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The Medical And Social Benefits Of Safe And Legal Abortion


“The underlying causes of morbidity and mortality from unsafe abortion today are not blood loss and infection but, rather, apathy and disdain toward women… Women suffer and die because they are not valued.”

World Health Organization

Despite the claims of those who oppose safe and legal abortion, many demonstrable health benefits — physical, emotional, and social — have accrued to Americans since 1973, when the U.S. Supreme Court legalized abortion in its decision, Roe v. Wade.

The most important benefit was the end of an era that supported the proliferation of “back alley butchers” who were motivated by money alone and performed unsafe, medically incompetent abortions that left many women dead or injured. Also, compassionate mainstream physicians, who provided clandestine, medically safe abortions, did not exploit their patients, and were motivated by principle rather than by financial concerns, no longer had to fear imprisonment and the loss of their medical licenses for performing abortions after Roe was decided (Joffe, 1995). Today, as women’s right to choose is being challenged by Republican lawmakers across the country, it is important to remember how far Roe has brought us as a society and to note some of the many benefits that resulted from the legalization of abortion.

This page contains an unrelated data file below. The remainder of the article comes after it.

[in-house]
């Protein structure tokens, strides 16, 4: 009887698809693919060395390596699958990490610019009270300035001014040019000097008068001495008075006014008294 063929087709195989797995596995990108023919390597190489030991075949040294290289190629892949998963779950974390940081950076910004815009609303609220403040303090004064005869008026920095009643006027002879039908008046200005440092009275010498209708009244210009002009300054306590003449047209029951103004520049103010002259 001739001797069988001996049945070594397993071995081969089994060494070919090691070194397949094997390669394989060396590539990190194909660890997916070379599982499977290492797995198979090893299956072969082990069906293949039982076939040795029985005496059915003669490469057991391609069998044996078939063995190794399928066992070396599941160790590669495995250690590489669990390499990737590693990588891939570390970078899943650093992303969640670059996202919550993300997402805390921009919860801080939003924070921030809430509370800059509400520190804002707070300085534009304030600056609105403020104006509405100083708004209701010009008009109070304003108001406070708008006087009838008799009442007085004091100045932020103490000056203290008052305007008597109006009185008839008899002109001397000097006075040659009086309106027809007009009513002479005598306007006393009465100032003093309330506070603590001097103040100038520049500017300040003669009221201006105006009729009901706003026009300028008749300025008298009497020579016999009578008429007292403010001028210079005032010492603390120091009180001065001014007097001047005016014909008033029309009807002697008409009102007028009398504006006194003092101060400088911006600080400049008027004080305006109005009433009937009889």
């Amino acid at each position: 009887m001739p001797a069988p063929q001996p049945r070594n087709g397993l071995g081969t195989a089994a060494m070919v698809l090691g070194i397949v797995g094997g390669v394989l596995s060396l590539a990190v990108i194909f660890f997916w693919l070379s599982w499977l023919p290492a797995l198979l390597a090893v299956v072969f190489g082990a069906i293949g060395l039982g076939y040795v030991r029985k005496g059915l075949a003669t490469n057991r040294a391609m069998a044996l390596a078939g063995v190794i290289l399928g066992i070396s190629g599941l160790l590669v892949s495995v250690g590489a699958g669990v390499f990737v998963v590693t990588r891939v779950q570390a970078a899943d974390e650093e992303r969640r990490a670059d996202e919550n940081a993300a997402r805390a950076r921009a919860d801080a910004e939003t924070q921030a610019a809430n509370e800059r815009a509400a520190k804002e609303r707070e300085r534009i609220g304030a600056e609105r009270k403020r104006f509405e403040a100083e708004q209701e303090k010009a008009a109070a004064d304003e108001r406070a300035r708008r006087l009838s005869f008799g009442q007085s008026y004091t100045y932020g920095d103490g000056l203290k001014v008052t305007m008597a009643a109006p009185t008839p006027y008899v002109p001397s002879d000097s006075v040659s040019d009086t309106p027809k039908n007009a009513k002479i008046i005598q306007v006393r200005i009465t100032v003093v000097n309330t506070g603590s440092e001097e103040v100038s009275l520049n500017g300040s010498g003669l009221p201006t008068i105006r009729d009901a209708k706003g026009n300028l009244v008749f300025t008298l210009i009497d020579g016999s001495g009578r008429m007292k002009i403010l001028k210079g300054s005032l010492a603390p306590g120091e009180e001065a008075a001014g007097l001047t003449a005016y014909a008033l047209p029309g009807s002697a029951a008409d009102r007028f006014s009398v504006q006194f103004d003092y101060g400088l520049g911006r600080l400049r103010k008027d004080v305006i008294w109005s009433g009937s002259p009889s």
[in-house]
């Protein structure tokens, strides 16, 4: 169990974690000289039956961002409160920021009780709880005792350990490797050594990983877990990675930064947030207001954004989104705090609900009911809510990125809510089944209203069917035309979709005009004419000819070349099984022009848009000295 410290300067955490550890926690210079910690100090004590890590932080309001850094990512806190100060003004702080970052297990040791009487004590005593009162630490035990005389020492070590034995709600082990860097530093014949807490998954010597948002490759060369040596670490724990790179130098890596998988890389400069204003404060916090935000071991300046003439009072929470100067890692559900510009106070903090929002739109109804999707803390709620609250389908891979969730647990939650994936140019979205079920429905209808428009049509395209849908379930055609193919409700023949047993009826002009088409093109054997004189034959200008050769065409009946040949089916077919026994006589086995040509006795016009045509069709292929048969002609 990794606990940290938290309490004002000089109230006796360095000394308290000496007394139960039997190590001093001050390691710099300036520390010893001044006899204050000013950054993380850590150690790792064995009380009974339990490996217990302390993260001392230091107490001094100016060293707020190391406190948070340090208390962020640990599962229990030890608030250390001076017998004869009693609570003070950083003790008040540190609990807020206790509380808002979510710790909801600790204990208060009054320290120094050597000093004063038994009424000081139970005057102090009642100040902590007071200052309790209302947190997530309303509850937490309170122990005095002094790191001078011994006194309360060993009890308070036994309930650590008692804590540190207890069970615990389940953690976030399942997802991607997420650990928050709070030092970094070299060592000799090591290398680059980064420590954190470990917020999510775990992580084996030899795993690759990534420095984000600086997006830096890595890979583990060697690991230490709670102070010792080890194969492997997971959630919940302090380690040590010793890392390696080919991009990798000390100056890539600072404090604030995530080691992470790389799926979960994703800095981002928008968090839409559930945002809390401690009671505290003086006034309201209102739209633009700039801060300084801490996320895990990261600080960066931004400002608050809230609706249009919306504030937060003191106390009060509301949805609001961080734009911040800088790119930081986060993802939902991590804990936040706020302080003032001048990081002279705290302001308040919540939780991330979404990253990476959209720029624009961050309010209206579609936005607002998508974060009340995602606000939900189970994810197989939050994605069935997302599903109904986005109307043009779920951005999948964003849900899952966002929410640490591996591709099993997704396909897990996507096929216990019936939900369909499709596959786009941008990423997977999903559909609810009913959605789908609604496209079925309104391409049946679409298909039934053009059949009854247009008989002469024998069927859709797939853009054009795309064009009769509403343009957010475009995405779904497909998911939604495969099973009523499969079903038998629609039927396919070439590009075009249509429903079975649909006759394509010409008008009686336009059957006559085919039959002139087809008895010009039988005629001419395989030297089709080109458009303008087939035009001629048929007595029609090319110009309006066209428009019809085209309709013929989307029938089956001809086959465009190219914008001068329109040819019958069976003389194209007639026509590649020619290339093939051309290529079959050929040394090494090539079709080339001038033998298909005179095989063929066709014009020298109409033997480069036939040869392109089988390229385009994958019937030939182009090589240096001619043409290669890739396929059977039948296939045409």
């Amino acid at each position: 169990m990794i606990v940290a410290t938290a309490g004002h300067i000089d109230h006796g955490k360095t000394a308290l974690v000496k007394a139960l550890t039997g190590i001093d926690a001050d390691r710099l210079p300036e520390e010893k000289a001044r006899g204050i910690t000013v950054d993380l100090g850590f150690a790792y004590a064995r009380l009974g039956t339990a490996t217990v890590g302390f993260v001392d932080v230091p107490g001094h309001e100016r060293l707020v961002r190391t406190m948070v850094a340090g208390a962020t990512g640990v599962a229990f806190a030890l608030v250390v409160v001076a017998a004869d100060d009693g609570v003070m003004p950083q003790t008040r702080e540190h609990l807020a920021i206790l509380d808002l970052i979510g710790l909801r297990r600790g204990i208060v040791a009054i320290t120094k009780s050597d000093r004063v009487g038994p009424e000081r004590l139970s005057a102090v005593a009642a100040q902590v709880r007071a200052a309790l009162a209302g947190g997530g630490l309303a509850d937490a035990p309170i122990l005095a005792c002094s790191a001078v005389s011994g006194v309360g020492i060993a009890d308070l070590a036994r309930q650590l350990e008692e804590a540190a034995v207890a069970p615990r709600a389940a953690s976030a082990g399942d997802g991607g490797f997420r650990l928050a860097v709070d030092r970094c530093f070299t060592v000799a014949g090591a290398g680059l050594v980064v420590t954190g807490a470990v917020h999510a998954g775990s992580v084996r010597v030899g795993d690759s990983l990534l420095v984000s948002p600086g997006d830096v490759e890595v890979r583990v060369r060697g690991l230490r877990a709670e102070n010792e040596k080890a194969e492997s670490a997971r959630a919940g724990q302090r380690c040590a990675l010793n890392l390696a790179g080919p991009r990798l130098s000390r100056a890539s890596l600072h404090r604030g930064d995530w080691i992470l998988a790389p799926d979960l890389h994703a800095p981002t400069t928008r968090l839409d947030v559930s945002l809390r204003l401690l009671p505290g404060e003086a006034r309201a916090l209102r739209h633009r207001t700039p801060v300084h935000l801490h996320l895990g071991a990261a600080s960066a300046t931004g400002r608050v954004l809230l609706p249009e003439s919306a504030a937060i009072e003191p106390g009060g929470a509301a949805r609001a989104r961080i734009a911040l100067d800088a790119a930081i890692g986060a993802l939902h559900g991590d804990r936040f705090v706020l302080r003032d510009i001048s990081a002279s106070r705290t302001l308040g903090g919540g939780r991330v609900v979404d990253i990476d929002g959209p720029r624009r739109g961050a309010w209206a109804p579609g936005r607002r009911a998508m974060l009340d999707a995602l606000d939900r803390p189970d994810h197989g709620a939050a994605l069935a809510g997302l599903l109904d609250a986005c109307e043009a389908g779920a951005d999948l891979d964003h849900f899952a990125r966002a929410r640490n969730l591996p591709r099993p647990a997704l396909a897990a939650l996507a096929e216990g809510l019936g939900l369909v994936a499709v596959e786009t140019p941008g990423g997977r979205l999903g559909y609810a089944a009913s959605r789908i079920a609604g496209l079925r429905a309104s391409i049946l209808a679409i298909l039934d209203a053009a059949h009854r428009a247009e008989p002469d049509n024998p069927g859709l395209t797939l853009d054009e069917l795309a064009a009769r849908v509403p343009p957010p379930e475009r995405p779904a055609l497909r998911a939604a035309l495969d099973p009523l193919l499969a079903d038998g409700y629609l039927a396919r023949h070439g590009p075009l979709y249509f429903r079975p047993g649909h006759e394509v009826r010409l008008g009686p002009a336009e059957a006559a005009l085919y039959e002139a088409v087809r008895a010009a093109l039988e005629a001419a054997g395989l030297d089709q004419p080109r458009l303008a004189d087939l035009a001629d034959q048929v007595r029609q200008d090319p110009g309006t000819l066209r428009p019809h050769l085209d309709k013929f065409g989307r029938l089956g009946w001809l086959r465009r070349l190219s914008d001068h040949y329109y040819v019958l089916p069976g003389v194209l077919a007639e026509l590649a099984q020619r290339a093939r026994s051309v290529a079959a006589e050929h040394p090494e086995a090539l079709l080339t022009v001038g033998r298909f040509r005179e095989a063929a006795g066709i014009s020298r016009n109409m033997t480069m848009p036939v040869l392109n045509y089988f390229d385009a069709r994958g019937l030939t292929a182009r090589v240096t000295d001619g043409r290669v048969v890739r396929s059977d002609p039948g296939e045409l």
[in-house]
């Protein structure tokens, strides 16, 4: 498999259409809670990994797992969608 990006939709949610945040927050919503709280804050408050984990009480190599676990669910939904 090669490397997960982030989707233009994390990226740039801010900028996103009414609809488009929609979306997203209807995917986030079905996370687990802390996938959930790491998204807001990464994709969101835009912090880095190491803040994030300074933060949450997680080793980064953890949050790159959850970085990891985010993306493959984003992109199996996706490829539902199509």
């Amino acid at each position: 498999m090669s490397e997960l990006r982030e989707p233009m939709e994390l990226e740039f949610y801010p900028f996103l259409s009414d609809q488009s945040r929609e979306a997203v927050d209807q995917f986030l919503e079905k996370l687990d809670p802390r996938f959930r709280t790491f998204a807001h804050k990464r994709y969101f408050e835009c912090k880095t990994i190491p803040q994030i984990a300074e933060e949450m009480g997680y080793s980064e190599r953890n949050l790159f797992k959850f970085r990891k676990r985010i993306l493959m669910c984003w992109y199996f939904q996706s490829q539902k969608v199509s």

Roe v. Wade did not “invent” abortion

  • Estimates of the annual number of illegal abortions in the 1950s and 1960s range from 200,000 to 1.2 million (Cates et al., 2003; Rock & Jones, 2003; Tietze & Henshaw, 1986).
  • In 1969, one year before New York State legalized abortion, complications from illegal abortions accounted for 23 percent of all pregnancy-related admissions to municipal hospitals in New York City (Institute of Medicine, 1975).
  • After California liberalized its abortion law in 1967, the number of admissions for infection resulting from illegal abortion at Los Angeles County/University of Southern California Medical Center fell by almost 75 percent (Seward et al., 1973).

Since Roe v. Wade, women have obtained abortions earlier in pregnancy when health risks to them are at the lowest.

  • In 1973, only 36 percent of abortions were performed at or before eight weeks of pregnancy (CDC, 2008).
  • Today, 91.9 percent of all legal abortions are performed within the first 13 weeks of pregnancy, and 65.9 percent
take place within the first eight weeks of pregnancy. Only 1.2 percent occur after 20 weeks (CDC, 2013).

Deaths from abortion declined dramatically during the past three decades.